The Epiphany Carol Service, with its six Bible readings, is a comparatively recent innovation at St Mary’s: echoing the nine lessons and carols that we have before Christmas, it capitalises on the popularity of the Christmas Carol services and stretches the format out into the January period to bring extra music and extra Bible readings into the later weeks of Epiphany which are usually the darkest and longest and, let’s face it, most depressing months of the year, literally and figuratively lighting our darkness and sending us home warm and with a song in our heart (and on this occasion mulled wine in our bellies if we so chose).
The song I went home singing, “O Magnum Mysterium” by Lauridsen, was a new piece that the choir had learned in preparation for the service. The other fairly new piece was “Here is the little door” by Howells. This was much harder to master than the Lauridsen but both have sensitive lyrics and convey a sense of mystery and wonder at the incarnated Christ child holding the wonders of heaven and lying in a manger. “Tribus Miraculis” by Brian Moles was slightly more familiar, equally lovely and plays on the legend that was explained to us the previous week, that Christ’s birthday was also the date on which he turned the water into wine and on which he was baptised, a holy day honoured by three miracles – in my dotage I have become quite enamoured of the wackiness of some Medieval English Christmas traditions so I would not have them any other way. This piece had a lovely section with three plainsong verses which were sung most beautifully by soloists.
David our Rector introduced the service and there were some prayers but the readings and carols were not separated by any sermon, which was nice for a change and made it seem very formal and orderly and the Bible readings spoke powerfully without any need for further explanation.
At the family service we always sing hymns very fast as is the modern way for the soundbite generation, but in the evening we could luxuriate over the words a little except for the deceptively simple carol “Masters in the Hall” which David Willcocks somehow contrived to make diabolically difficult. In the sixteen years that I have been singing carols here there are some tongue twisters such as this with impossible geography which I have continuously grappled with ineffectually so I and others felt inordinately proud of ourselves for managing to reach the end at the same time as everyone else and it felt as if we had solved a very difficult Sudoku, which was most pleasing.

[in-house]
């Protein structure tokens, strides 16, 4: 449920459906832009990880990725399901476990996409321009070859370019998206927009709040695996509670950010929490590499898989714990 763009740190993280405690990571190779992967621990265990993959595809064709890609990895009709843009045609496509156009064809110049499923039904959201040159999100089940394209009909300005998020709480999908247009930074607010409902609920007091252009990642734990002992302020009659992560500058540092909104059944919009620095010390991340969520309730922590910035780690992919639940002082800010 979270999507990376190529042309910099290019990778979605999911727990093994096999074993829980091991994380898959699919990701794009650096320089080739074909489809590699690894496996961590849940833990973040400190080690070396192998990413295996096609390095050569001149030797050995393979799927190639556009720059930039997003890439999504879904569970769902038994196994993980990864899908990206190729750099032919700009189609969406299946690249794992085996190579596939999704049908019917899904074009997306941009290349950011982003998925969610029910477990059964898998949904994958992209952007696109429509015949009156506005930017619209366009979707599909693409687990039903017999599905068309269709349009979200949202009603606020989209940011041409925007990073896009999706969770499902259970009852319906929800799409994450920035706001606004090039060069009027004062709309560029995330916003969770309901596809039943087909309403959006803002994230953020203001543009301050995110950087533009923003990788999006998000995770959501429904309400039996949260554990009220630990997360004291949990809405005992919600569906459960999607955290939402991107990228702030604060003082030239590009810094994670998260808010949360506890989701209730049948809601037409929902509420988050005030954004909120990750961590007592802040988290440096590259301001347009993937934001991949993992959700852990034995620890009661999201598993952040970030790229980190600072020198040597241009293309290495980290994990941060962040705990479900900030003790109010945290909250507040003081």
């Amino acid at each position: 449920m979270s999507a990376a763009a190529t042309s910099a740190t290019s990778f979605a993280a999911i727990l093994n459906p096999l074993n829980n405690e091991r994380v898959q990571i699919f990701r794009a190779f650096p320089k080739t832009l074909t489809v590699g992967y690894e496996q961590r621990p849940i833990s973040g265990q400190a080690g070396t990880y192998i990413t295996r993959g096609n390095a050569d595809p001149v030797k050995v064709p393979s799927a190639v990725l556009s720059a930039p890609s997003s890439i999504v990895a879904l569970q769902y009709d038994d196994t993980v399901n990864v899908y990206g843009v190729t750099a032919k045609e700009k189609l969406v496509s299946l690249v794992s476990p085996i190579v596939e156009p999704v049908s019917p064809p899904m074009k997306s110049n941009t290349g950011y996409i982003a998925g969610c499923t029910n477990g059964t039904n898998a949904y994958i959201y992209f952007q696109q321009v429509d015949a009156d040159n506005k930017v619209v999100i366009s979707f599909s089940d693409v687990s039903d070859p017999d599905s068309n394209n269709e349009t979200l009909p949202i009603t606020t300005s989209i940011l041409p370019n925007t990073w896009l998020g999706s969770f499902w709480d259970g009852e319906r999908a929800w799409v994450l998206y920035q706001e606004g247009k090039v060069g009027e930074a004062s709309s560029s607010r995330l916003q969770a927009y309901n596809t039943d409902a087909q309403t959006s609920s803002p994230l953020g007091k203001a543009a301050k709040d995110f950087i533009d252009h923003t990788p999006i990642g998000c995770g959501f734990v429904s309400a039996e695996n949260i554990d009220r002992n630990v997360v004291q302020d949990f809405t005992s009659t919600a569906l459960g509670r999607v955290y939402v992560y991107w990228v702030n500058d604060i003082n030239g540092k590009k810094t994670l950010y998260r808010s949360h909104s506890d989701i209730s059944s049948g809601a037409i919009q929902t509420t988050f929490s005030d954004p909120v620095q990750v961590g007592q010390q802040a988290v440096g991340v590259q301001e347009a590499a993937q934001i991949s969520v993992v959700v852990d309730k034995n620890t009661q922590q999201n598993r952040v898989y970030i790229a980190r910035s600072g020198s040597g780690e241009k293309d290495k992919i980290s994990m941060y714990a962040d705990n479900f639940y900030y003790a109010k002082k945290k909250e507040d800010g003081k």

Choir doings, January–February
The choir enjoyed a lazy Sunday off this month, a rare event, as on 22 January the United Service was held in the United Reformed Church. Sunday 29 January was Candlemas and the last Sunday of Epiphany. The sermon dealt with the presentation of Christ in the temple, which theme was underlined by the choir’s singing of Eccard’s well-loved anthem by the same title (“Presentation of Christ in the Temple”, composed in 1598), as well as Stanford’s Nunc Dimittis in Bb, two-thirds of which is for male voices only singing Simeon’s canticle based on Luke 2:29-32. Such beautiful music! – performed while our Director of Music was far away skiing across wintry lands.
And then we reverted to Ordinary Time and our green service booklets again. On the first Sunday in February we sang “Beati quorum”, another choir favourite – another Stanford!
Tallis’ “O nata lux” was the anthem on the morning of Sunday 12th. At practice, Jeremy had the men (basses 1 and 2 and tenors) sing through it on their own, and us women sat there listening to the intertwining of voices and filled with awe at the sheer perfection of it. After the service, a member of the congregation came up to me and said, “That’s what I want sung at my funeral.”
Evensong that day featured Wood’s “O thou the central orb” (most choir members can probably sing this backwards from memory, as the motet used to be part of the standard repertoire in the past) and canticles in Bb by Henry Smart (another piece from the standard repertoire of long-standing members of the choir. All told, Smart, an Edwardian composer, is probably better known and better liked in this choir for his hymn compositions, among them “God of grace and God of glory”. We sang another hymn set by Smart on the morning of the 12th – a hymn, incidentally, with a very similar title, “God of mercy, God of grace”).
Meanwhile at choir practices on Fridays we have been delving yet again into our new blue anthem books and, lately, Mozart’s Requiem in preparation for the Good Friday devotional offering.